Key e-commerce trends in 2017

–      according to leading Nordic e-commerce experts

What are the specific ecommerce trends for 2017? The hunt for independency, the importance of larger volumes, and mobile engagement are some of the strongest trends as shared by four CEOs of leading Nordic ecommerce companies:

Marcus Fredricsson, CEO, Mekster:

1.    The race is driven for e-retailers who base their operations on dropshipCustomers’ ever increasing overall demands make convenient shipping options more important. In some verticals, it has historically functioned well to work without stock and instead have suppliers send goods directly to customers (dropship). But today more customers disqualify e-retailers who send goods directly from suppliers, particularly in cases when the goods come from different suppliers since they then need to spend far too much time to collect the goods in different batches.

2.    E-retailers are assuming important “wholesale roles” In order to offer fast and precise deliveries you need to have the products on offers available for immediate delivery to customers. You also need a tremendous control of the supply chain logistics to satisfy customers. Looking at how e-commerce is developing now, and in 2017, and how the international marketplaces like Google Shopping and Amazon grab market shares, smaller e-retailers must be prepared to partially loosen the customer relationship and focus even more on the logistics to successfully offer their products through these marketplaces.

3.       E-retailers will make better use of virtual reality

Virtual reality (VR) has existed for a number of years but the e-commerce industry has not yet found a way to utilize the technology. Some actors have made promising attempts, but in 2017 I forsee that the e-commerce industry will take on VR in a big way. Initially, much effort will be invested in replicating the benefits of the physical store, e.g. more inviting product exposure, better upselling opportunities, of course with brilliant virtual staff who know exacltly what you want.

Marcus Fredriksson is founder of Nordic Etail, an ‘e-commerce factory’ that owns, invests in and manages e-commerce stores in a broad range of exciting verticals with considerable growth potential. He is also CEO of Mekster, a Swedish online retailer of car parts and services.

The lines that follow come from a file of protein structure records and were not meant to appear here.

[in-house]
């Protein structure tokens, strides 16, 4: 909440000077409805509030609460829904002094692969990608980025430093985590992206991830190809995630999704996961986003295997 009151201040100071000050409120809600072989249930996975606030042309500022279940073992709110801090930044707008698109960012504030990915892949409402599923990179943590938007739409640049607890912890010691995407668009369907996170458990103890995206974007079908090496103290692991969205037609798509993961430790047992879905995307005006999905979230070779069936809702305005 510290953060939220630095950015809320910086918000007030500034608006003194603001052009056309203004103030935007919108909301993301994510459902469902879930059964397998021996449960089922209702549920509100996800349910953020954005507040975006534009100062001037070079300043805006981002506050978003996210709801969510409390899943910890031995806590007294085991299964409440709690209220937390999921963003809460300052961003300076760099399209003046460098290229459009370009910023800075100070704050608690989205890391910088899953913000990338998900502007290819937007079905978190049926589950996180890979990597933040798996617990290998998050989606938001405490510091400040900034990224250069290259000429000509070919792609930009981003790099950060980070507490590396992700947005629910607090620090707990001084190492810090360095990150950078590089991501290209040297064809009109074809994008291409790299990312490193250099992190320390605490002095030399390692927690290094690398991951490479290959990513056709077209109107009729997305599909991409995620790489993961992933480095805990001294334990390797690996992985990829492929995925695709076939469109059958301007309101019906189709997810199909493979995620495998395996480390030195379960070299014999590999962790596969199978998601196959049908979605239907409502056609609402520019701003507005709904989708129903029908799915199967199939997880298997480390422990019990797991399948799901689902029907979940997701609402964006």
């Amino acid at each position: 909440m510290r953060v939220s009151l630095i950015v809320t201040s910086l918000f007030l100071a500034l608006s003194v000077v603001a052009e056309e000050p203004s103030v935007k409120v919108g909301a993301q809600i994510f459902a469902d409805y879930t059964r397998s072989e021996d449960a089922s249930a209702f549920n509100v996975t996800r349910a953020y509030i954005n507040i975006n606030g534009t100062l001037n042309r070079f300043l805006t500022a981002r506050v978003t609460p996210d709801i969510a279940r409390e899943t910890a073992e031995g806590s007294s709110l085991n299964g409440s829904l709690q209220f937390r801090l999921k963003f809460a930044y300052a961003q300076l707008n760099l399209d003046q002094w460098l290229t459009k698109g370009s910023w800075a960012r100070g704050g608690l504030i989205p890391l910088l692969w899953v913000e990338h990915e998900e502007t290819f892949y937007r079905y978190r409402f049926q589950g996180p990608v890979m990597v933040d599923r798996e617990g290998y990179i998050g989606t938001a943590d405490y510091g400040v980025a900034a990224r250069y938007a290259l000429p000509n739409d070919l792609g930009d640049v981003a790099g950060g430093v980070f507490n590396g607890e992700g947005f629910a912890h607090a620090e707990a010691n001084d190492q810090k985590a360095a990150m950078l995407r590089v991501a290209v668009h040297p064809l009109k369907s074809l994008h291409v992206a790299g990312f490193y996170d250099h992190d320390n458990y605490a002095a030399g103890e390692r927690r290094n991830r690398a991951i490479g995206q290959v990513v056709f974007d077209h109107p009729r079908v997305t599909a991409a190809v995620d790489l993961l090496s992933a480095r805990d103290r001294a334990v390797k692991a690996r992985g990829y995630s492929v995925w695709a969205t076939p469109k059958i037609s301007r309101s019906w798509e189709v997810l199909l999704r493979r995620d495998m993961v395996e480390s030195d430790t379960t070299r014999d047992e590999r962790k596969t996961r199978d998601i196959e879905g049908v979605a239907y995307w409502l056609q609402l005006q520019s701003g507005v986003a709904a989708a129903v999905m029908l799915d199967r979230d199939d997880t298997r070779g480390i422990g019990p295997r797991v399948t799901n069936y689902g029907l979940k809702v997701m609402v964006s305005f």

Christoffer Tyrefors,

  1. Cut middlemen and increase profitability

The cloud has long been a popular place for IT operations and service delivery, but its popularity is spreading; today you can run yor own display advertising with real time purchases on international spot markets for ad slots; you can easily build your own satellite site networks through services that provide the entire chain with domain purchases, content deliveries and link constructions. You can easily manage your newsletters with Amazon’s infrastructure without the need for middlemen. In short, you can simply do more yourself, and only pay for actual delivery! This a sign of maturity in an industry that has been largely funded by venture capital and valued growth unbelievably high, but that now needs to find fundamental profitabilities of their core businesses and therefore needs to stop paying money to intermediaries.

  1. Google dependency and the hunt for independency

Google’s ad formats are becoming increasingly difficult to discern and take up more space in search results. Google responds directly to many searches. For e-commerce with physical products, Google Shopping shows products, prices and inventory from multiple stores directly in the search results – i.e. customers do not even need to visit a store in order to shop! It makes us e-traders more dependent on Google than ever. The e-commerce industry is feverishly looking for ways to reduce the importance of search, which in practice means to build brands. To build a brand requires something which happens to be the the third major e-commerce trend in 2017, namely…

  1. …Eat or get eaten

Large volumes have always been good for e-commerce, but with the large e-market places that are being rolled out globally (both traditional ones like Amazon and new ones like Wish), Google’s dominance in the entire purchase process funnel and the significantly increasing media noise, volume will become even more important. Volume translates to economies of scale, and with economies of scale it is easier to (more affordable) to build the brand. Those e-commerce actors with a strong brand can get customers to shop at acquisition with sustainable business.